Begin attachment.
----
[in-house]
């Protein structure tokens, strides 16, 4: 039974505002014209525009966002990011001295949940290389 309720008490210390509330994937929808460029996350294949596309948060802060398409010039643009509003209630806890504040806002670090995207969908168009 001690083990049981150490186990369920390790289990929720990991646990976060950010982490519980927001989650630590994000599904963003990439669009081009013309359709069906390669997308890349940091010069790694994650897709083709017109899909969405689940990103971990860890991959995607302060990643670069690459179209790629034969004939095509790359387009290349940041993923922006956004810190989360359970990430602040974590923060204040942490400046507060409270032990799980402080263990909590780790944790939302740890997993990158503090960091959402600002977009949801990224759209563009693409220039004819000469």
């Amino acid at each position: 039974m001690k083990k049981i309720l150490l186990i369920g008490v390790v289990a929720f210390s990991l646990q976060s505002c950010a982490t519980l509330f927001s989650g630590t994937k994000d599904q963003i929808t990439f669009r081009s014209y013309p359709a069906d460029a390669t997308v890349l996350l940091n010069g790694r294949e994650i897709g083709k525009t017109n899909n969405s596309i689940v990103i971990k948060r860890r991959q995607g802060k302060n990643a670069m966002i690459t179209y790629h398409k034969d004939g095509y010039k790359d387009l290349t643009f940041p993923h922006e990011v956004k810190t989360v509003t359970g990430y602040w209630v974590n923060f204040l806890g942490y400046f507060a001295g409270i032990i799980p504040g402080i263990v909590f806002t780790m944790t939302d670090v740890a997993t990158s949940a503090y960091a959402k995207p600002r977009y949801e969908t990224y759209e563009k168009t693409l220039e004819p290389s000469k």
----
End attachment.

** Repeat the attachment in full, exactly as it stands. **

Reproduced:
[in-house]
């Protein structure tokens, strides 16, 4: 039974505002014209525009966002990011001295949940290389 309720008490210390509330994937929808460029996350294949596309948060802060398409010039643009509003209630806890504040806002670090995207969908168009 001690083990049981150490186990369920390790289990929720990991646990976060950010982490519980927001989650630590994000599904963003990439669009081009013309359709069906390669997308890349940091010069790694994650897709083709017109899909969405689940990103971990860890991959995607302060990643670069690459179209790629034969004939095509790359387009290349940041993923922006956004810190989360359970990430602040974590923060204040942490400046507060409270032990799980402080263990909590780790944790939302740890997993990158503090960091959402600002977009949801990224759209563009693409220039004819000469």
């Amino acid at each position: 039974m001690k083990k049981i309720l150490l186990i369920g008490v390790v289990a929720f210390s990991l646990q976060s505002c950010a982490t519980l509330f927001s989650g630590t994937k994000d599904q963003i929808t990439f669009r081009s014209y013309p359709a069906d460029a390669t997308v890349l996350l940091n010069g790694r294949e994650i897709g083709k525009t017109n899909n969405s596309i689940v990103i971990k948060r860890r991959q995607g802060k302060n990643a670069m966002i690459t179209y790629h398409k034969d004939g095509y010039k790359d387009l290349t643009f940041p993923h922006e990011v956004k810190t989360v509003t359970g990430y602040w209630v974590n923060f204040l806890g942490y400046f507060a001295g409270i032990i799980p504040g402080i263990v909590f806002t780790m944790t939302d670090v740890a997993t990158s949940a503090y960091a959402k995207p600002r977009y949801e969908t990224y759209e563009k168009t693409l220039e004819p290389s000469k």